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The Accuracy of State
Election Polls in 2002

NATIONAL COUNCIL ON PUBLIC POLLS


In the days following the November 5 elections, some media reports questioned the accuracy of state polls. They implied that many polls were off the mark, that telephone polls have become so beset with problems they could no longer be considered reliable.

The National Council on Public Polls believed these conclusions were based on too few cases. They conducted an exhaustive search for final media-sponsored and academic polls taken during the last two weeks of the campaign. Their search of The Polling Report web site and other sources yielded 159 state polls for U.S. Senate and governor -- over 150 more polls than were the basis for the media reports.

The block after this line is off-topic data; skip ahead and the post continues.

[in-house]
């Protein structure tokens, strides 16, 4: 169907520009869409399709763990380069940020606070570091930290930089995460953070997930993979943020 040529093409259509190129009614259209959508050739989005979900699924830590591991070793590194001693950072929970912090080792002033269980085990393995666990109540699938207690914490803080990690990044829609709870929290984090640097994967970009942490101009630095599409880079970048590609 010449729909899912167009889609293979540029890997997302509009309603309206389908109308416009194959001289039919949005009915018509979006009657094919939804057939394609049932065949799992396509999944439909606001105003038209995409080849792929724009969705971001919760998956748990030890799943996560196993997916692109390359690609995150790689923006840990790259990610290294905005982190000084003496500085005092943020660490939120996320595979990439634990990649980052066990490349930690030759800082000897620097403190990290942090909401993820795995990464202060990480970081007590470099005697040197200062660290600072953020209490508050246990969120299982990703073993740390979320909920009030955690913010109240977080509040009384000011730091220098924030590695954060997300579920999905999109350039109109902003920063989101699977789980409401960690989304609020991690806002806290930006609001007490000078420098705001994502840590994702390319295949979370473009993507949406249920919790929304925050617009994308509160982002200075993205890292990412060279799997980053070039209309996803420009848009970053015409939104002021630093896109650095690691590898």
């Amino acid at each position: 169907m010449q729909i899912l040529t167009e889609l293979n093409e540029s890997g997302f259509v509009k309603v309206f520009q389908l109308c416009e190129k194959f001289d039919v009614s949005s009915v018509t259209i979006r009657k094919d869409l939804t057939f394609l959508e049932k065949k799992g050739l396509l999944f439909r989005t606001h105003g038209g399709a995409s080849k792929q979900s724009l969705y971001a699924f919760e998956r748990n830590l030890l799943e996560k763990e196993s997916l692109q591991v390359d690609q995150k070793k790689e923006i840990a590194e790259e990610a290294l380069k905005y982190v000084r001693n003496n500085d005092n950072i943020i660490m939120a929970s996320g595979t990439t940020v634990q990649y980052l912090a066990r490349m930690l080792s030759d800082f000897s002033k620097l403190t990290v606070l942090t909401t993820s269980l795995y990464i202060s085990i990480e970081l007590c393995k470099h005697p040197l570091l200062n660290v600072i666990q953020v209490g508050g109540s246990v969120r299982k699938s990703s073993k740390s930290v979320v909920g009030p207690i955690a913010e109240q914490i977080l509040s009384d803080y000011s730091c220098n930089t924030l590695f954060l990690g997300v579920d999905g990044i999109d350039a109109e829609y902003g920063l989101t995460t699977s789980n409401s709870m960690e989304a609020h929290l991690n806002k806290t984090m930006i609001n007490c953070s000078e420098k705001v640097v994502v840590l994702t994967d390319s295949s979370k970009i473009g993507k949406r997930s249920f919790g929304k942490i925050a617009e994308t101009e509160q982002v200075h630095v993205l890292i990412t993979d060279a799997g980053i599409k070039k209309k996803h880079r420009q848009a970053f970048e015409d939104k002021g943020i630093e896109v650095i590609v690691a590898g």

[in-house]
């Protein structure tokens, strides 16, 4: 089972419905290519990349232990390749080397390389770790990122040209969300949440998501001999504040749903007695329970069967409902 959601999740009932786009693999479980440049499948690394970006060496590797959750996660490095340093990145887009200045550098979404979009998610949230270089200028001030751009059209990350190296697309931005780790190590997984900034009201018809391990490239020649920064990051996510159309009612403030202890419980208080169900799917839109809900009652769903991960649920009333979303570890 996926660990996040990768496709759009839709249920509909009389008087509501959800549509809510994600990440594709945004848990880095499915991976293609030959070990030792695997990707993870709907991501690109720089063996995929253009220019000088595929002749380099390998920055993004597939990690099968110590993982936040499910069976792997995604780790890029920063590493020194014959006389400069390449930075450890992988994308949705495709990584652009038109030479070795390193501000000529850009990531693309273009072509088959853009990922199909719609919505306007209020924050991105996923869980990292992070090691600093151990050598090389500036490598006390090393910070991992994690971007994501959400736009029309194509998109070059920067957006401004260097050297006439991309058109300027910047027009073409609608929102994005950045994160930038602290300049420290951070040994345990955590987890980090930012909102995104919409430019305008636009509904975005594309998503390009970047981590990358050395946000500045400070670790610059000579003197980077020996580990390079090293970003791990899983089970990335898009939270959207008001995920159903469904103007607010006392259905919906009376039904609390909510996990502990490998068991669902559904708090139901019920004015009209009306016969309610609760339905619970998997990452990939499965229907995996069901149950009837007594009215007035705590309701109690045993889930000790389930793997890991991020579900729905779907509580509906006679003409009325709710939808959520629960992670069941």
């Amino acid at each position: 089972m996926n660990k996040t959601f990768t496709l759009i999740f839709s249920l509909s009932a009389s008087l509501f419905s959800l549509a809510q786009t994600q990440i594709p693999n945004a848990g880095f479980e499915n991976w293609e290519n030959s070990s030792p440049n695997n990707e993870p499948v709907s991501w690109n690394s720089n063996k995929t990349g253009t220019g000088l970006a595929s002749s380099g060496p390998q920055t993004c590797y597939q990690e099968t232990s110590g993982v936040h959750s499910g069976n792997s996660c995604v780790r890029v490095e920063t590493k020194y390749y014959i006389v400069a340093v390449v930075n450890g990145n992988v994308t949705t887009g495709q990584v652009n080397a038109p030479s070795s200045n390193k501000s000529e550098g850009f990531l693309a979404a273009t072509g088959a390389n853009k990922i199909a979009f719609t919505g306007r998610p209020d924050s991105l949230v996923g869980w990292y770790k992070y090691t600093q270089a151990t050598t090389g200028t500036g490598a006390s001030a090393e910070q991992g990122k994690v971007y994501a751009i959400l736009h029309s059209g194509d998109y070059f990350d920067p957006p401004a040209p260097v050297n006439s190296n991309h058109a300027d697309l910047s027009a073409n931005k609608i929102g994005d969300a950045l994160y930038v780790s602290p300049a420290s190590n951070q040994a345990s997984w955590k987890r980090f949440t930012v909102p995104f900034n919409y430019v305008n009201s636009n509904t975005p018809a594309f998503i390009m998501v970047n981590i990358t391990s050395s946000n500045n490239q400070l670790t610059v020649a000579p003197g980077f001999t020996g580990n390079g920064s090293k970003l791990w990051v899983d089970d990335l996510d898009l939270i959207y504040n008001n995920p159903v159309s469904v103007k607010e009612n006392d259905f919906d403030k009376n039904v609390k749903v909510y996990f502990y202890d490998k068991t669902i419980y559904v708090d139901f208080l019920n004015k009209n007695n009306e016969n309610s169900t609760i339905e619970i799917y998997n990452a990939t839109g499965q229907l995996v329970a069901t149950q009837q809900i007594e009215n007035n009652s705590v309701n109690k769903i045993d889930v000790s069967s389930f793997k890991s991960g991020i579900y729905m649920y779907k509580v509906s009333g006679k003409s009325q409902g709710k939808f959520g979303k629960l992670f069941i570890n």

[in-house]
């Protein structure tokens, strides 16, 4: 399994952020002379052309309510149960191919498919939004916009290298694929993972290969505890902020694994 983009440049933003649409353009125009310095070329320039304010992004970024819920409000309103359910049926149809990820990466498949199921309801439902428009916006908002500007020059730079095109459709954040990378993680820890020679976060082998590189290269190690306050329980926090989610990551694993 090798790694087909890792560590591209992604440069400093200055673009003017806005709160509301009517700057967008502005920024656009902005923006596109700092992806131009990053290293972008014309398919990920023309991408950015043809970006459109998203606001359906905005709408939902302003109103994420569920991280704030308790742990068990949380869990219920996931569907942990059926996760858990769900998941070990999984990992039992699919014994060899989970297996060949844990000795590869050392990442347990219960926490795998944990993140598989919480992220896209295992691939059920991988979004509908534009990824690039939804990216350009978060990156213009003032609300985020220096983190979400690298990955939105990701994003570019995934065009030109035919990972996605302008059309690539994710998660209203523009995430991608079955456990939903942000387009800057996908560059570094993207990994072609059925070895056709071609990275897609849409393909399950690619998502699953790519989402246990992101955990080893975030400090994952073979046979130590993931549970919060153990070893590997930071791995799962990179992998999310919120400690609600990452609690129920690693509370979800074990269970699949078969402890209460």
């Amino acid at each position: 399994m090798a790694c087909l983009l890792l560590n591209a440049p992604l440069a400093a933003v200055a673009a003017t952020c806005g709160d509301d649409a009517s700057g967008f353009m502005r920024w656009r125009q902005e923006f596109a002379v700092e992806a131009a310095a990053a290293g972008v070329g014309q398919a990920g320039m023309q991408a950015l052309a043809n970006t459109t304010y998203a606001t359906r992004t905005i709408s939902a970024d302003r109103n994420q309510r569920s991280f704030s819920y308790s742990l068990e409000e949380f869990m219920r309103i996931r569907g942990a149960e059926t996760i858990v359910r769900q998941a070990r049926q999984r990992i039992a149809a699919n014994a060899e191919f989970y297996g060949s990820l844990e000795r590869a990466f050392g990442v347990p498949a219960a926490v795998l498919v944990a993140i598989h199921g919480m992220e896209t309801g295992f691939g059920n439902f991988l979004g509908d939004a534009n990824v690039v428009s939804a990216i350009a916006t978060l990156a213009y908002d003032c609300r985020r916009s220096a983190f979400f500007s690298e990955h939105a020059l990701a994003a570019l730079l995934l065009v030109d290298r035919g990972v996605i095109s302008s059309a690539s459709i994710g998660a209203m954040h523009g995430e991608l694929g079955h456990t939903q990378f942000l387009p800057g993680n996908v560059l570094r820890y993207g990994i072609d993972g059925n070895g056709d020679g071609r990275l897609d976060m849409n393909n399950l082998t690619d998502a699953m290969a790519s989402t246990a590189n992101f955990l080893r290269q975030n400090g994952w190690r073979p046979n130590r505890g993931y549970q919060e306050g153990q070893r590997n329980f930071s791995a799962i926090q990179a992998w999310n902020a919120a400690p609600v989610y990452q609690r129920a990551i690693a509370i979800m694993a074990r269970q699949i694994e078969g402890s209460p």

The NCPP concluded that the overall performance for most polling organizations in 2002 was very good: (1) the average candidate error for all 159 polls was only 2.4 percentage points; (2) in 84% of cases, the candidate error did not exceed margins of error; and (3) some races may have continued changing after the final polls right up to election day.

For more information, see:
http://www.ncpp.org/

 


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